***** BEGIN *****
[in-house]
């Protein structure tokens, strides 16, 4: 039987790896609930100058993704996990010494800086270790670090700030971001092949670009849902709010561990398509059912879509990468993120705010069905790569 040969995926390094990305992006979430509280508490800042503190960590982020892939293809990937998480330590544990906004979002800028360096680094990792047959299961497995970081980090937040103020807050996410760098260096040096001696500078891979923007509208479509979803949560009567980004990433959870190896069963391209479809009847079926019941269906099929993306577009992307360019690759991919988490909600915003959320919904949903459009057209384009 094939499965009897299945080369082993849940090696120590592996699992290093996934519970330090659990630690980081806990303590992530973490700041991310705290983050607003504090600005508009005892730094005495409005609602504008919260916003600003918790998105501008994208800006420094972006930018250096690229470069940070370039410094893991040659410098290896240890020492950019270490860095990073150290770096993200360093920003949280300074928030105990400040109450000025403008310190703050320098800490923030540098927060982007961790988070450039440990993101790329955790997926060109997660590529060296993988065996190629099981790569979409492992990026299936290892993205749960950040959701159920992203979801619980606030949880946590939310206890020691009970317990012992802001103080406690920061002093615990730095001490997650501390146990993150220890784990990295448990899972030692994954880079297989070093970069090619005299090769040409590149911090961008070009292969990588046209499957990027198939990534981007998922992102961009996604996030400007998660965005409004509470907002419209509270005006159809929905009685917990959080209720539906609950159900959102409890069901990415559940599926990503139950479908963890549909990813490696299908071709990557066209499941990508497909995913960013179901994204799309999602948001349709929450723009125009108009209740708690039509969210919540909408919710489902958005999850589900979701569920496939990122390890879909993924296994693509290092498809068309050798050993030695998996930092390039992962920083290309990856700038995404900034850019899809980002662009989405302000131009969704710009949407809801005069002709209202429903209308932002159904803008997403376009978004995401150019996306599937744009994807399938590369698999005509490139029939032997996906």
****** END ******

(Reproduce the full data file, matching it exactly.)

[in-house]
């Protein structure tokens, strides 16, 4: 039987790896609930100058993704996990010494800086270790670090700030971001092949670009849902709010561990398509059912879509990468993120705010069905790569 040969995926390094990305992006979430509280508490800042503190960590982020892939293809990937998480330590544990906004979002800028360096680094990792047959299961497995970081980090937040103020807050996410760098260096040096001696500078891979923007509208479509979803949560009567980004990433959870190896069963391209479809009847079926019941269906099929993306577009992307360019690759991919988490909600915003959320919904949903459009057209384009 094939499965009897299945080369082993849940090696120590592996699992290093996934519970330090659990630690980081806990303590992530973490700041991310705290983050607003504090600005508009005892730094005495409005609602504008919260916003600003918790998105501008994208800006420094972006930018250096690229470069940070370039410094893991040659410098290896240890020492950019270490860095990073150290770096993200360093920003949280300074928030105990400040109450000025403008310190703050320098800490923030540098927060982007961790988070450039440990993101790329955790997926060109997660590529060296993988065996190629099981790569979409492992990026299936290892993205749960950040959701159920992203979801619980606030949880946590939310206890020691009970317990012992802001103080406690920061002093615990730095001490997650501390146990993150220890784990990295448990899972030692994954880079297989070093970069090619005299090769040409590149911090961008070009292969990588046209499957990027198939990534981007998922992102961009996604996030400007998660965005409004509470907002419209509270005006159809929905009685917990959080209720539906609950159900959102409890069901990415559940599926990503139950479908963890549909990813490696299908071709990557066209499941990508497909995913960013179901994204799309999602948001349709929450723009125009108009209740708690039509969210919540909408919710489902958005999850589900979701569920496939990122390890879909993924296994693509290092498809068309050798050993030695998996930092390039992962920083290309990856700038995404900034850019899809980002662009989405302000131009969704710009949407809801005069002709209202429903209308932002159904803008997403376009978004995401150019996306599937744009994807399938590369698999005509490139029939032997996906």